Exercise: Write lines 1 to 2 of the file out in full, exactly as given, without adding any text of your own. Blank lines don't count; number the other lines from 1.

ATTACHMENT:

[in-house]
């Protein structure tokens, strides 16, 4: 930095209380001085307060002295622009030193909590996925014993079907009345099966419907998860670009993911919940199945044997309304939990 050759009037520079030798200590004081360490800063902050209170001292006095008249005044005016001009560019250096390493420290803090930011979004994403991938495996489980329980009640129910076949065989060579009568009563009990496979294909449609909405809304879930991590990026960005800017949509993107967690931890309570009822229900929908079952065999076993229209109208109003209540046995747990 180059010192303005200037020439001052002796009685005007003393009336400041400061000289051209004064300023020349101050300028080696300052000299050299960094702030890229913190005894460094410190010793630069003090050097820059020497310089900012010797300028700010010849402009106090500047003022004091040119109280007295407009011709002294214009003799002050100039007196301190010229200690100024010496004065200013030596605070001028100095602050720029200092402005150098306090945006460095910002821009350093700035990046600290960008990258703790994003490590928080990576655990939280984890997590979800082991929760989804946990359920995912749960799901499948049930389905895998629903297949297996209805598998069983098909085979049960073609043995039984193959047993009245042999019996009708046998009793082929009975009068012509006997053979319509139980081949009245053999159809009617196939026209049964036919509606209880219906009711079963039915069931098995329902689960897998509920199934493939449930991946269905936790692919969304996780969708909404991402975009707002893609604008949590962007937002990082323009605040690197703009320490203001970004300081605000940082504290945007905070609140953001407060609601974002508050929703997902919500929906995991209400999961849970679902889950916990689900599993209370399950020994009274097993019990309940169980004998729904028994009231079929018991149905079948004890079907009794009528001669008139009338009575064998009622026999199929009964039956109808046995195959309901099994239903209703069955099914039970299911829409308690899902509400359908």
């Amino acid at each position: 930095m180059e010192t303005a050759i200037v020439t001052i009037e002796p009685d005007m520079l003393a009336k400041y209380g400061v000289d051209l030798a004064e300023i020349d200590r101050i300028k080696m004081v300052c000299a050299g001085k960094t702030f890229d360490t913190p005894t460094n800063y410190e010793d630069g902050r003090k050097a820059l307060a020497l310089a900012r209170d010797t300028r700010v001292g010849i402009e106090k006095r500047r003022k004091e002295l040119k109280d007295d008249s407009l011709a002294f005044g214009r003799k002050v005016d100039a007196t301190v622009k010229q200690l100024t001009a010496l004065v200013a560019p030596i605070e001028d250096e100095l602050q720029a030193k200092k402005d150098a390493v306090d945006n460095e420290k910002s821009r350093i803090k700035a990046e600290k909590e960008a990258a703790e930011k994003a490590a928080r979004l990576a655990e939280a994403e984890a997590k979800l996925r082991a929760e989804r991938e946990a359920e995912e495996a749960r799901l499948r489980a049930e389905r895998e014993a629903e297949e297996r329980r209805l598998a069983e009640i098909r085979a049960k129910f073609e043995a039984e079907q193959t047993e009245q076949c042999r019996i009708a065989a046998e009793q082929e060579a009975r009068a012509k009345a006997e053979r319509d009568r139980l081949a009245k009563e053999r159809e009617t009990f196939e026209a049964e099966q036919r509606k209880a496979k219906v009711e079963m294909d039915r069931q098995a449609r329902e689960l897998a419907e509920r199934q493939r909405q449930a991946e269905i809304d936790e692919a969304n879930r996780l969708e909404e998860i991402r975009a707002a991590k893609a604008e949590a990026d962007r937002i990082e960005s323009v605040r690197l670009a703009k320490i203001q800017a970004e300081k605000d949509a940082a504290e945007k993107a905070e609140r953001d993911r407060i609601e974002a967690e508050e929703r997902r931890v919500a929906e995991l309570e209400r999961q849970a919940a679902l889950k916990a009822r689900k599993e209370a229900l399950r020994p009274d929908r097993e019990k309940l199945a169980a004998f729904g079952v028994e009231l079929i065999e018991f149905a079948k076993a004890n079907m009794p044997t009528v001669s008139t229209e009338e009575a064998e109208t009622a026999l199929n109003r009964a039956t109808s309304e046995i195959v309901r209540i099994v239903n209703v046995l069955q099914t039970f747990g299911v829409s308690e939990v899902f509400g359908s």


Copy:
[in-house]
């Protein structure tokens, strides 16, 4: 930095209380001085307060002295622009030193909590996925014993079907009345099966419907998860670009993911919940199945044997309304939990 050759009037520079030798200590004081360490800063902050209170001292006095008249005044005016001009560019250096390493420290803090930011979004994403991938495996489980329980009640129910076949065989060579009568009563009990496979294909449609909405809304879930991590990026960005800017949509993107967690931890309570009822229900929908079952065999076993229209109208109003209540046995747990 180059010192303005200037020439001052002796009685005007003393009336400041400061000289051209004064300023020349101050300028080696300052000299050299960094702030890229913190005894460094410190010793630069003090050097820059020497310089900012010797300028700010010849402009106090500047003022004091040119109280007295407009011709002294214009003799002050100039007196301190010229200690100024010496004065200013030596605070001028100095602050720029200092402005150098306090945006460095910002821009350093700035990046600290960008990258703790994003490590928080990576655990939280984890997590979800082991929760989804946990359920995912749960799901499948049930389905895998629903297949297996209805598998069983098909085979049960073609043995039984193959047993009245042999019996009708046998009793082929009975009068012509006997053979319509139980081949009245053999159809009617196939026209049964036919509606209880219906009711079963039915069931098995329902689960897998509920199934493939449930991946269905936790692919969304996780969708909404991402975009707002893609604008949590962007937002990082323009605040690197703009320490203001970004300081605000940082504290945007905070609140953001407060609601974002508050929703997902919500929906995991209400999961849970679902889950916990689900599993209370399950020994009274097993019990309940169980004998729904028994009231079929018991149905079948004890079907009794009528001669008139009338009575064998009622026999199929009964039956109808046995195959309901099994239903209703069955099914039970299911829409308690899902509400359908």